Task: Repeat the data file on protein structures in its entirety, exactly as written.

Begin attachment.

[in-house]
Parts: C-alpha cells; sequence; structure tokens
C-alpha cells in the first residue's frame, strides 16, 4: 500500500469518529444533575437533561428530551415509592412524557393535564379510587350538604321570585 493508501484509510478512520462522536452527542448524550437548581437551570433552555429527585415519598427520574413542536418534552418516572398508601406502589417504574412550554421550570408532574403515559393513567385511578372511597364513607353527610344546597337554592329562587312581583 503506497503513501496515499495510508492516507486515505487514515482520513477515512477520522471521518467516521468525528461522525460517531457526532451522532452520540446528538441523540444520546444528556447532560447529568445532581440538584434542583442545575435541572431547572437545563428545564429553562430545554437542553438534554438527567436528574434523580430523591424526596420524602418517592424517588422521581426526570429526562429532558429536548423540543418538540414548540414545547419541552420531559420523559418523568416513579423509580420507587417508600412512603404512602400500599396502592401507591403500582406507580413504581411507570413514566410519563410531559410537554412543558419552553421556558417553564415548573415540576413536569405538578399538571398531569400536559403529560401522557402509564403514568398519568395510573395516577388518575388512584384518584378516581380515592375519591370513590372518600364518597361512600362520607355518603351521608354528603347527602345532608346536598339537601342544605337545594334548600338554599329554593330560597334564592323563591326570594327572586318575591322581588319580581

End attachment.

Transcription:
[in-house]
Parts: C-alpha cells; sequence; structure tokens
C-alpha cells in the first residue's frame, strides 16, 4: 500500500469518529444533575437533561428530551415509592412524557393535564379510587350538604321570585 493508501484509510478512520462522536452527542448524550437548581437551570433552555429527585415519598427520574413542536418534552418516572398508601406502589417504574412550554421550570408532574403515559393513567385511578372511597364513607353527610344546597337554592329562587312581583 503506497503513501496515499495510508492516507486515505487514515482520513477515512477520522471521518467516521468525528461522525460517531457526532451522532452520540446528538441523540444520546444528556447532560447529568445532581440538584434542583442545575435541572431547572437545563428545564429553562430545554437542553438534554438527567436528574434523580430523591424526596420524602418517592424517588422521581426526570429526562429532558429536548423540543418538540414548540414545547419541552420531559420523559418523568416513579423509580420507587417508600412512603404512602400500599396502592401507591403500582406507580413504581411507570413514566410519563410531559410537554412543558419552553421556558417553564415548573415540576413536569405538578399538571398531569400536559403529560401522557402509564403514568398519568395510573395516577388518575388512584384518584378516581380515592375519591370513590372518600364518597361512600362520607355518603351521608354528603347527602345532608346536598339537601342544605337545594334548600338554599329554593330560597334564592323563591326570594327572586318575591322581588319580581